So, you know it's really happening when you do look terrible, or you feel emotionally raw and drained.  Or your tummy still jiggles from your last pregnancy.  Those things mean you're doing something other with your time--giving it to someone else besides yourself.  That's what being a Mom is all about.

Monday, August 2, 2010

The In-Between Days

Today has, sadly, become the kind of day I like to--no, have to--think of as an in-between day.  Essentially, it's a day where things feel out-of-kilter; lots of punishments are happening, and you know someone's growing or changing, and you've got to figure out why and how, and then adapt to it.  So, it's in between the good, solid times, and I like to think it doesn't count.

Recently, I seem to have these days especially often.  Today, it looks like this:  Lyla, who usually sleeps well, woke up two and three times to eat the past four nights, and I'm exhausted.  The house is dirty, the pantry is empty, and I am feeling guilty about these things.  Normally, I'd get Caleb into bed and start hacking away at the chores, which are numerous on a Monday.  Today, I am stuck in a holding pattern that looks like this:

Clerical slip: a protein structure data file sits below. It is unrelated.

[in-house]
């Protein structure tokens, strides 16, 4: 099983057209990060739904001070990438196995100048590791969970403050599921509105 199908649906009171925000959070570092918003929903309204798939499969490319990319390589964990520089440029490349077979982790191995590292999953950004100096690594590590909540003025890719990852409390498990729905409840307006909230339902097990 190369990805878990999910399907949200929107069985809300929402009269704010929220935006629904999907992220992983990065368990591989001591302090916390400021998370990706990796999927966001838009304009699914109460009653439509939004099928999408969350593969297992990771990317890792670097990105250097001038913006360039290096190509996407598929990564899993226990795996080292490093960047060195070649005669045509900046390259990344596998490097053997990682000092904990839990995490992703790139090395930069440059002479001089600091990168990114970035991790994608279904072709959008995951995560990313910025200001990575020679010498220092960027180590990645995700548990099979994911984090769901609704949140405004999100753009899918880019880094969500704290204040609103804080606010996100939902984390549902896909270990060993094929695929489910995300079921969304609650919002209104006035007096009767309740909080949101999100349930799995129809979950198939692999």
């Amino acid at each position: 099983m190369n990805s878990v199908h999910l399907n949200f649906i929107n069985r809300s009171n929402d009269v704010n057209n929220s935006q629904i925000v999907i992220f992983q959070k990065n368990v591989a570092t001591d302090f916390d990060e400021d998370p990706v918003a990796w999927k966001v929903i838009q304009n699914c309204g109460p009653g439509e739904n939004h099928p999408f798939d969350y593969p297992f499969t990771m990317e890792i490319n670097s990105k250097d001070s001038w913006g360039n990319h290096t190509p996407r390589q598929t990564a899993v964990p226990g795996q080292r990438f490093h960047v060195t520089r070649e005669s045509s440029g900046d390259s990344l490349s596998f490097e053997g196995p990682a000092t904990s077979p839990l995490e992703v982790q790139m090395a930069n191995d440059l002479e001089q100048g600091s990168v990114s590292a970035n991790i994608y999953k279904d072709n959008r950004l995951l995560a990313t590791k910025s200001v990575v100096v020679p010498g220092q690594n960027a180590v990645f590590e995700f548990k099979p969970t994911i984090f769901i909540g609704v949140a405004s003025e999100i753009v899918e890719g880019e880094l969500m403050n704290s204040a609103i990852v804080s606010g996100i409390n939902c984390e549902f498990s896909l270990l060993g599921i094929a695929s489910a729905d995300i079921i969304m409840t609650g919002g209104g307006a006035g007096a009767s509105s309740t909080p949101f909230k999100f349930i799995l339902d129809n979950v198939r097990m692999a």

Me:  Caleb, get in your bed and stay there.  Be still. Be quiet.  Go to sleep.
Caleb:  Yes, mom.
Two minutes later, I hear a thud or a clink or the patter of feet (not as cute as it usually is), which tells me that Caleb has gotten out of bed, gotten a toy, etc.
I head into Caleb's room.  He hears me coming, and I hear him scrambling frantically to return to going-to-sleep position.  I usually open the door to him leaping onto the bed, or pulling the sheet up over his head.
Me:  You were out of bed, weren't you?
Caleb:  (muffled and whiney) Yes.
Me:  So now you get _______ (whatever I have threatened him with).
Caleb: NO!
Me:  Yes.  Discipline proceeds.

REPEAT, over and over and over.

I am literally writing this in the two-minute increments between repeats of this scene.  Because there's not much else I can get done in that time.  And I am starting to second-guess myself:  Did I put him down too early?  Should I have worn him out more before I put him down?  Is he getting too old to take a nap?  Should I just let him play in his room, quietly, instead of taking the nap?  Hence the in-betweens.  Questioning and reassessing the situation, trying to stay calm.

Today, I've decided he's just being difficult.  And he does still need that nap, or he'll be a holy terror tonight before bedtime.  But my kitchen, laundry and...well, the whole house...are calling to me to clean them, and--there it is!  His little voice, putting off bedtime with an "owie," a "drink," or a "monster."